It's hard to imagine a more significant cultural shift in any organization than the emergence of mobility, BYOD, mobile apps, and cloud services. For the first time in history, individual workers can choose the tools that they want to use to get their work done. In picking their own devices and apps, workers are building a personal toolkit and unique workflows. In integrating those apps and tools with cloud sharing services, they are creating collaborative toolkits. 

IT leaders often feel like the point people for the technological change that mobility and BYOD are creating. There's plenty of truth in that: IT is still the gatekeeper of corporate data, and IT pros are uniquely suited to securing data, troubleshooting problems, and educating users about traditional workplace technology and the growing set of personal technology making its way into the office.

When you step back and look at these changes as cultural shifts, however, it becomes clear that IT alone isn't well suited to helping most organization these cultural changes. For that, IT leaders need partners within a business - and those partners need to be skilled in adapting a company's culture, developing and implementing policy, and engaging with managers and team members about their needs and challenges.

To put it simply, IT needs HR as a partner and that partnership needs to form as soon as possible.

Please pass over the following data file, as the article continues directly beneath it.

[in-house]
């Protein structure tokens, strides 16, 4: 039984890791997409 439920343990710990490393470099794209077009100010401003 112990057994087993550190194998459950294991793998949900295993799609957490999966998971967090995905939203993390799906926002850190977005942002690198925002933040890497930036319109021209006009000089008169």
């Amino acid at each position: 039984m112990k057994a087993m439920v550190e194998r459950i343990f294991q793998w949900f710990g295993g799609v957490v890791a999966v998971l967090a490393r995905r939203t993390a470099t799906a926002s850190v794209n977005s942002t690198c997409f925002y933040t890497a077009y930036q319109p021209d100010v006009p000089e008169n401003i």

There are several conversations that IT and HR executives need to have about the changing type and role of technology in the workplace.

  • How much control and flexibility should individuals have in choosing solutions? How much should team leads or middle managers have?
  • How can HR help IT facilitate the tool selection within each department to ensure high-quality, secure, and cost-effective options are recommended and considered?
  • What technology options should be made available for new hires? Should existing employees receive the same options, broader options, or even fewer choices?
  • Beyond a security perspective, are there uses of personal technology that should be prohibited such as adult content on a personal device? How will violations be addressed?
  • Should telework and flexible options be offered to all employees, to none, or only to certain workers or divisions? If only to some, to whom and why them but not others?
  • Should employees be expected to respond to emails or other communication outside the office or outside normal business hours? Should they be expected not to respond outside of work? Regardless of the choice, what's the rationale behind it?

This is a relatively short list of issues that IT and HR should address together, but it highlights some of the core issues that go beyond technology.

The core question comes down to this: What company policies - hiring, time and attendance, procurement, travel, compensation, promotion, and every other kind - are affected by BYOD, enterprise mobility, and solutions like apps and cloud services that are sold directly to employees? For each policy impacted, does the policy need to be revised and, if so, what is the best approach to bringing that policy and today's technology into harmony?

That's a question IT can't answer alone.